We arrived in Mexico City late Monday night and were received by Captain Margarita, Captain Suli and Omar. They drove us to Plaza Garibaldi, a well-known Mariachi neighborhood and our home base for the rest of the summer. For the first week our team consisted of seven members because we were lucky to have Viki Payton with us. We are still trying to adjust to new foods, different eating schedules and a higher altitude. Though sometimes it is difficult to adapt, the culture here is beautiful.
On Tuesday we gathered at the Capital Divisional Headquarters to meet Majors Flores and get a clear schedule of our six weeks. We found out our summer will consist of music schools, music camp, childrens’ home visits and VBS. Capt. Margarita took us to the territorial headquarters and drove by the training college so we could see more of the Army in Mexico. We also had a chance to drive around the city and see famous landmarks such as the Latino Americana Tower, the Angel of Independence and the Zocolo. Of course, we ate many different types of tacos.
On Wednesday and Thursday we drove to Chimalhuacán, a nearby city that took us more than an hour to get to because of the traffic. The Salvation Army does not currently exist in Chimalhuacán, but a small home was donated to the Army for the purpose of building a new corps. Our team was responsible for doing outreach in the nearby neighborhoods and announcing that in two weeks we will be having a music school and VBS for the kids and their families.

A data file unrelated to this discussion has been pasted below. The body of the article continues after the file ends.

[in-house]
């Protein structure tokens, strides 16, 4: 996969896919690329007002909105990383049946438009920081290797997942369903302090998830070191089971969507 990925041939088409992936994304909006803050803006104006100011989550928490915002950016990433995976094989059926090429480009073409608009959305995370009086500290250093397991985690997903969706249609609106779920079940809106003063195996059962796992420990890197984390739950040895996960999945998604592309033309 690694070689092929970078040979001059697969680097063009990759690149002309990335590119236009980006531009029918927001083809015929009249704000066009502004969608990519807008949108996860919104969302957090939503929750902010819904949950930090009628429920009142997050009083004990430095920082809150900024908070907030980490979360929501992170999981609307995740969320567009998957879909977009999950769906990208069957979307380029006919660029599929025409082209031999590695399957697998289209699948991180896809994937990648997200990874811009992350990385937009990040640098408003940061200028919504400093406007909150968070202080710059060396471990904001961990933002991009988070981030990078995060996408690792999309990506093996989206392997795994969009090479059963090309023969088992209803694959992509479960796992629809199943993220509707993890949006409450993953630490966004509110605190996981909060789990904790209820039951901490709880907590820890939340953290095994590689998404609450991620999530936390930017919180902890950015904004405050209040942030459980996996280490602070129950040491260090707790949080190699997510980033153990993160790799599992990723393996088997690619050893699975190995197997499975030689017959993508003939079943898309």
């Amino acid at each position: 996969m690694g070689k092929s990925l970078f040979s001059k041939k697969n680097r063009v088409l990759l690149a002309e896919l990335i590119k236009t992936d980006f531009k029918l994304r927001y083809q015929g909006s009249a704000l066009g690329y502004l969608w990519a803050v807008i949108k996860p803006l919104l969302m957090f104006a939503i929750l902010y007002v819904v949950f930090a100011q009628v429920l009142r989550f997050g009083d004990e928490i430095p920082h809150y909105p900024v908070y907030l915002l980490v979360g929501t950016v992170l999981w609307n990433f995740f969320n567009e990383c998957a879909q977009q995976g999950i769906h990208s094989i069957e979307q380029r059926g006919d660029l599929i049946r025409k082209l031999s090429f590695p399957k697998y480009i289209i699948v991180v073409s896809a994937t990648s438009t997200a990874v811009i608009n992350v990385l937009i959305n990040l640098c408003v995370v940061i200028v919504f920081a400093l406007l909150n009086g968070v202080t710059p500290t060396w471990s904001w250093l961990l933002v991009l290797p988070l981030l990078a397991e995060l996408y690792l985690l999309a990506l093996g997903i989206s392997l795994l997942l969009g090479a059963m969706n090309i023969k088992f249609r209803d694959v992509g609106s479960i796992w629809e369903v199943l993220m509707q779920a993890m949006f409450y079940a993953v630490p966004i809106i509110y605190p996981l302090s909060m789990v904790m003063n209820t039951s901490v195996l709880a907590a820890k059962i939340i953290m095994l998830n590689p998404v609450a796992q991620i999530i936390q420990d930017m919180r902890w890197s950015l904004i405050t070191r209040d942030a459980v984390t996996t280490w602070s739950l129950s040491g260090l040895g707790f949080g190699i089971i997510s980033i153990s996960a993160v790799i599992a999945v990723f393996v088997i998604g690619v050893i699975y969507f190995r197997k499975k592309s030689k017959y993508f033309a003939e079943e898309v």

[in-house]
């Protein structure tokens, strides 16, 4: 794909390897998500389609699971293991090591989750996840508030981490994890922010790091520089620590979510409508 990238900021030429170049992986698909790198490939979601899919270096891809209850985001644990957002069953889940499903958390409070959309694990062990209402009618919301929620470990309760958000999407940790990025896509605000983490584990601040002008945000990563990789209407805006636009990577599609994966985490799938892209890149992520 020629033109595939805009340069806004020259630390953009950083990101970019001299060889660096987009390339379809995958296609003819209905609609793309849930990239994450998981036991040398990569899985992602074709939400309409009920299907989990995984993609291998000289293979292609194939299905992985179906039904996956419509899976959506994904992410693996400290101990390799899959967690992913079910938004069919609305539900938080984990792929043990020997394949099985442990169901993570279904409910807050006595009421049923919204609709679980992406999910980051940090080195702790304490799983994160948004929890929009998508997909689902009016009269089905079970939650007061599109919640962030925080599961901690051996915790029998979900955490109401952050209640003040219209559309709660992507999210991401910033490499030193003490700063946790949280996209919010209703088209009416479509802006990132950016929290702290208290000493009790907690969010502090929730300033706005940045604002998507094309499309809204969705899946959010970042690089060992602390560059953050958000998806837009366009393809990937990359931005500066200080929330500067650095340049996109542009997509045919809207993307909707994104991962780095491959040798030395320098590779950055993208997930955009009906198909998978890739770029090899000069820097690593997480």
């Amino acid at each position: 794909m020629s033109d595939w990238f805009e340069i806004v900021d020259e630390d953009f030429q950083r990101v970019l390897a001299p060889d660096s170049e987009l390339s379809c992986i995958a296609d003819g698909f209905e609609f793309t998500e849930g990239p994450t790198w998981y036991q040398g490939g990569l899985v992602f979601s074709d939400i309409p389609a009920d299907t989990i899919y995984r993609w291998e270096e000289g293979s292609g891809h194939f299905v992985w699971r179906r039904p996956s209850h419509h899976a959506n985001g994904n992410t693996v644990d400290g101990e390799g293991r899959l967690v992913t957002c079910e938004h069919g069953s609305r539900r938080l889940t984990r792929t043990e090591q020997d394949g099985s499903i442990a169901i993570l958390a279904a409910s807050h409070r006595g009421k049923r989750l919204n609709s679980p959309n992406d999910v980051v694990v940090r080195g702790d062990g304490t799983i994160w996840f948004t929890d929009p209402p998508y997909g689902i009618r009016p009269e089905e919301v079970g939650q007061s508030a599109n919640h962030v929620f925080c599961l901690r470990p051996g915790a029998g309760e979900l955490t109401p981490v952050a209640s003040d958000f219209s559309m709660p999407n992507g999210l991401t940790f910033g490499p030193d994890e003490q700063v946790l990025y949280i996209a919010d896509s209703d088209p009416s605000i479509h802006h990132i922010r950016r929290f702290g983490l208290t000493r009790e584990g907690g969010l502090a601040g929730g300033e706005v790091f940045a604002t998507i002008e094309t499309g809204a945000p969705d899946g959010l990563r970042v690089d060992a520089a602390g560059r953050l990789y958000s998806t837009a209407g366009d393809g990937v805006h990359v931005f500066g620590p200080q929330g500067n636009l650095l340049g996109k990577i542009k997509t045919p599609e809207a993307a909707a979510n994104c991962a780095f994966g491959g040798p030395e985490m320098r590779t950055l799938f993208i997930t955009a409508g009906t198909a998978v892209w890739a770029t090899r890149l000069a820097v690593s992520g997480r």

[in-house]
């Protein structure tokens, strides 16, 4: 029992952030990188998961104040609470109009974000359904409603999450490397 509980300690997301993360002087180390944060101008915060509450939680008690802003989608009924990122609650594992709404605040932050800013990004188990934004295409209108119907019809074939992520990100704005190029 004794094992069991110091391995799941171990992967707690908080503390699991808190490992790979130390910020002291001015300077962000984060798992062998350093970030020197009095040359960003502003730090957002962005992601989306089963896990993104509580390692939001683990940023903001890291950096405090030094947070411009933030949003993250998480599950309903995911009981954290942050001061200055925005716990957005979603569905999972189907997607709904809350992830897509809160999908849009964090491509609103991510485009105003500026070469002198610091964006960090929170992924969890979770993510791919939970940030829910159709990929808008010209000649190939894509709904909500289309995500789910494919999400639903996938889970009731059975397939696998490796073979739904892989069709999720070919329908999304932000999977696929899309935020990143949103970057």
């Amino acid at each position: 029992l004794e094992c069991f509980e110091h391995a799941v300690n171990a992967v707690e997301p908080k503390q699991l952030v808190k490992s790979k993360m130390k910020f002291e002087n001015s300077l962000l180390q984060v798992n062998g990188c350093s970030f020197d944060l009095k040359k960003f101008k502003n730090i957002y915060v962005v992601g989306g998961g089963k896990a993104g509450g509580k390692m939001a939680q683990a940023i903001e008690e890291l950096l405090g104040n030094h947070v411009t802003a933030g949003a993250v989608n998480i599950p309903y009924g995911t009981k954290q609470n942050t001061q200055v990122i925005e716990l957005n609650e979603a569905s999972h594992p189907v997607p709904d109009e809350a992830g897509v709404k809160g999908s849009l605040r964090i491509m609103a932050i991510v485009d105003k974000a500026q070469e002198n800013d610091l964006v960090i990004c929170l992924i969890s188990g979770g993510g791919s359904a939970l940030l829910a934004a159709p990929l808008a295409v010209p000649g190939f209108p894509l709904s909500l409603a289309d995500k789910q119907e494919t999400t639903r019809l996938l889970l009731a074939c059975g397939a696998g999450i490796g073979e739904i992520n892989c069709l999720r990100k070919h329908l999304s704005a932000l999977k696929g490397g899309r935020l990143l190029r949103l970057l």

A week after attending the Central Territory commissioning, we were blessed to attend the commissioning service in Mexico, as well. The service was held at Corps Number 1, which was a special time for Viki and Greg. The last name “Payton” is very well known in this corps and in the division because of Colonels Frank and Yvonne Payton (Viki’s parents and Greg’s grandparents) who were stationed there. Greg joined the band for the weekend, and Johanna played percussion for the open-air meeting that was held at the exact spot where The Salvation Army first existed in Mexico. Eight cadets from the Messengers of Light session were commissioned Sunday morning. Thank you for your continued prayers as we prepare for our visit at the children’s home in Mexico City.
Week Two was spent at the childrens’ home in Mexico City. We met Fernando and Ezequiel (cousins) who work in the music department. We rode on the subway for about an hour. At the home we met Captains Luis and Noemi Camarillo then met most of the 90 kids that live there! Christy, the officers’ daughter, translated for us and helped prepare our meals. That night back at our hotel we said goodbye to Viki; we weren’t ready to depart with the one who encouraged us on a daily basis.
A typical day for us at the home meant teaching vacation Bible school, setting up for lunch and assisting in the kitchen. After lunch we would prepare for our music classes. Greg taught band, Johanna taught piano and Makayla, Kim and Shannon taught dance. We taught the kids some English songs, and they walked around for days singing them to each other. Once our classes were over, we’d set up for dinner, play with the kids then eat with our hosts. Most nights we’d wait until 9:00 p.m. to leave because traffic was so bad. We used that time for our devotions, which we did on the roof on the building. What a beautiful view of the city!
On Thursday instead of teaching music classes we shared our testimony with the children. That night after dinner, we went up on the roof for one more glance at the beautiful city. As we came back down we heard beautiful music coming from the chapel. It was Fernando and Ezequiel who wanted to play a worship song for us. As we sat there, kids started running in and pulling up chairs to become part of the worship experience. When an altar call was made, we realized how much hurt the kids had experienced. Many of them were under age 14 and had already lived through fear, pain and abuse.